Flush with cash during the Roaring Twenties, Atlanta's Shriners set out to build a magnificent monument for their headquarters, dubbed the Yaarab Temple Shrine Mosque. The structure was to feature grandiose architectural touches such as towering minarets and onion domes. When a teetering economy threatened construction, the Shriners sold the building to film mogul William Fox, who finished the space as a movie palace with virtually no changes to its extravagant design. As splendid as the exterior was, audiences were unprepared for the interior. After seeing it for the first time, one Atlanta Journal reporter breathlessly remarked on the "picturesque and almost disturbing grandeur" on display.
Crafted to resemble the courtyard of a Moorish castle, the main hall's decorations begin in the back with a faux canopy of plaster and steel stretching over the rear balcony. Stone parapets wrap around the sides, culminating in a towering proscenium arch illuminated by hanging lanterns and overhung with persian rugs. Above, a blue ceiling sparkles with hundreds of recessed light bulbs, which refract through three-inch crystals. Projected clouds drift across this simulated starry night and rain on anyone who texts during a show.
The final jewel in the theater's gilded crown is the The Mighty Mo Organ. The second-largest theater organ in the world, the Mighty Mo was custom-built in 1929 for the princely sum of $42,000 to accompany any movie or live production. The instrument’s richly textured sounds erupt from 3,622 pipes of varying length, with the smallest no larger than a pen and the largest spanning five feet in diameter. Adding to the Mighty Mo's sonic tapestry is an internal glockenspiel, marimba, and xylophone, plus a system by which the stage's grand piano can be played remotely. The Mighty Mo also mimics thunder, steamboat whistles, saxophones, and its parents' voices when they're not around.
Horizon Theatre Company is one of Atlanta’s longest-running small theaters, with a devoted following of season ticketholders. Located in the heart of Little Five Points, it is convenient to several local restaurants like The Vortex, but if you skip dinner before the show you can always indulge in one of the theater’s giant cookie-dough cookies. This company is known for comedic favorites like The Waffle Palace and David Sedaris’ The Santaland Diaries; these productions return year after year and are always popular. The shows also include offerings for the younger set like Madeline’s Christmas, as well as more adult-focused works by local writers, like Third Country and The Book Club Play. Seating is general admission, with certain sections reserved for subscribers. But the Horizon Theatre Company is intimate enough that there really isn’t a bad spot in the house.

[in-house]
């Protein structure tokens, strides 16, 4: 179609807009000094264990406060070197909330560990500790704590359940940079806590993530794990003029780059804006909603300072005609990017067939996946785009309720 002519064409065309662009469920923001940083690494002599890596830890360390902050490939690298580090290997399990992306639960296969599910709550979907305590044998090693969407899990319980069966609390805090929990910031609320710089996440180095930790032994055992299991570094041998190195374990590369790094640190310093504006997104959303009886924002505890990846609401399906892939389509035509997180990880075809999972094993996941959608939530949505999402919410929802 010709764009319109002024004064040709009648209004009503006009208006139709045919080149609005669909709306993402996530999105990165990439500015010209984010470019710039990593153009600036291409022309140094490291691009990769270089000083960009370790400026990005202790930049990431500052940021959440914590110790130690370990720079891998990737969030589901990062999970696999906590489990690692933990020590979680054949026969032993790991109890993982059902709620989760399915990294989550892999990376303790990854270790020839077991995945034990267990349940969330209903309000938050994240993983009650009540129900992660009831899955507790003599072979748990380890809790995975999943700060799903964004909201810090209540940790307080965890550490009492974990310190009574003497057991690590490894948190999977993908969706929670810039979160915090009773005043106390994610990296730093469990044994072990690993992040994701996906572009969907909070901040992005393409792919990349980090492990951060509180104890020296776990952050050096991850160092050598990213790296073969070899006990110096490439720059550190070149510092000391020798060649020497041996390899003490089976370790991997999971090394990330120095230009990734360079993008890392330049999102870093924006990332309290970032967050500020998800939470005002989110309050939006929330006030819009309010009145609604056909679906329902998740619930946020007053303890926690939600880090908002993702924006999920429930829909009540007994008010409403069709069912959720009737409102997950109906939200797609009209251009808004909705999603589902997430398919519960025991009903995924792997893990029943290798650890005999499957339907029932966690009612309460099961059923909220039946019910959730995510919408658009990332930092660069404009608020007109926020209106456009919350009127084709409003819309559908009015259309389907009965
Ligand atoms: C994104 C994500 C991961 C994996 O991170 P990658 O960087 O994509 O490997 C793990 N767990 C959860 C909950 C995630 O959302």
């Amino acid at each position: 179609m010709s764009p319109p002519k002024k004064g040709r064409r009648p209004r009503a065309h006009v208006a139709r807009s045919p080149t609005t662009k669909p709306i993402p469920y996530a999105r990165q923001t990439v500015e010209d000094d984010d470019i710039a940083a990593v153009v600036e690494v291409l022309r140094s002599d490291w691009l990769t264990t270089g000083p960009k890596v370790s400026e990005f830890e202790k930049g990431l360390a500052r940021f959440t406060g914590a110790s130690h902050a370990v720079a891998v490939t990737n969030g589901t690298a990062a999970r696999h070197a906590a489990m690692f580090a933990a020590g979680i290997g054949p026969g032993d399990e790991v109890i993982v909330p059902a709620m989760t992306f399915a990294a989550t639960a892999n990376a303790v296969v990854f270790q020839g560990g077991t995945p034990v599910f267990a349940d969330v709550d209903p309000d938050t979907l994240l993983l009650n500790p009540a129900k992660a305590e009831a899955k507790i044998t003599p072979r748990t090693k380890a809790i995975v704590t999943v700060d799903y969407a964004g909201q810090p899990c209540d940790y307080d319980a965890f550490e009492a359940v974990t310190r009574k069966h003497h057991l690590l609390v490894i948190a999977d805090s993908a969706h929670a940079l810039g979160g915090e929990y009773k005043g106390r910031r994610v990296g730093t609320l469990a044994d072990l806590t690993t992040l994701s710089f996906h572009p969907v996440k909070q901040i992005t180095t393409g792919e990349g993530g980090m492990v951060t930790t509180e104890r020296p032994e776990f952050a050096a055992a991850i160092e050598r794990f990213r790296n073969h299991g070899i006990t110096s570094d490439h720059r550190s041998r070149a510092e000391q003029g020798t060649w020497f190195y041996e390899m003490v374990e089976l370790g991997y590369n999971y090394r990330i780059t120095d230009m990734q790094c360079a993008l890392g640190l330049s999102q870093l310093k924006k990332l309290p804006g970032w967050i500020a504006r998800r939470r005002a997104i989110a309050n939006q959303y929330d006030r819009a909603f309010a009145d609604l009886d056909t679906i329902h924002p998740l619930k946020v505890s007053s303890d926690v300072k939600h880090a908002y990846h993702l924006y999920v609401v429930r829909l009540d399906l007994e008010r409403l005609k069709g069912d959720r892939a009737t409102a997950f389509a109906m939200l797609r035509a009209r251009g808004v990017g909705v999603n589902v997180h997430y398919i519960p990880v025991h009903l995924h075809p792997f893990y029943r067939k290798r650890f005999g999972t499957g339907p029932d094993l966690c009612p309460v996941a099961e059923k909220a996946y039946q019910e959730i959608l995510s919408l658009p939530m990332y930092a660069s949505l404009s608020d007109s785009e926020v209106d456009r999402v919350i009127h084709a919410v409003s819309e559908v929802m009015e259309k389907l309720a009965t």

The sounds of jazz, hip hop, and other contemporary genres fill the four large studios at Gotta Dance Atlanta's 9,000-square-foot facility. Instructors describe the dance and fitness center as a "home away from home" for dancers of all abilities, and it's not hard to see why. Beginners can learn how to cut a rug or mow a hardwood floor in "Explore" classes that require no prior knowledge of dance terminology. Even dancers who have already worked up to the professional level can find a class to match their style, be it salsa or ballet. Students of all abilities benefit from classes such as Awesome Abs and Cardio Hip-Hop, which use dance as a jumping-off point for fitness workouts that tone and shape the body.
The 27-Grammys-and-counting ASO keeps the summer shows rolling with its outdoor presentations of Liza Minnelli, Mary Chapin Carpenter, and .38 Special. The symphony accompanies Liza as she sings American standards as well as a few intimate renditions with her quartet and Billy Stritch. The ASO hands the musical reins over for the next two concerts, allowing Mary Chapin Carpenter to sing folk and country hits from her two-decade career, including songs from the Grammy-nominated album, The Calling. Finishing the trio with its signature Southern-rock sound is .38 Special, whose string of decade-dominating hits in the '80s will be joined by songs from more-recent albums.
Synchronicity annually performs three contemporary plays for adults and two or three family-friendly musicals as part of its commitment to raise the local and national profile of Atlanta theatre. Kicking off its Bold Voices series is The Storytelling Ability of a Boy , which tells the dark story of an English teacher who gets overly involved in the lives of two of her students. Performances run at 7 Stages Theatre through November 21, when the play will be returned to a dramaturgical library to spend the holidays with its leather-bound family. The children's classic, The Best Christmas Pageant Ever, will ensnare the hearts of cynical holiday audiences from December 11, 2010, through January 2, 2011, at the Balzer Theater at Herren's. See the calendar for all show dates and times.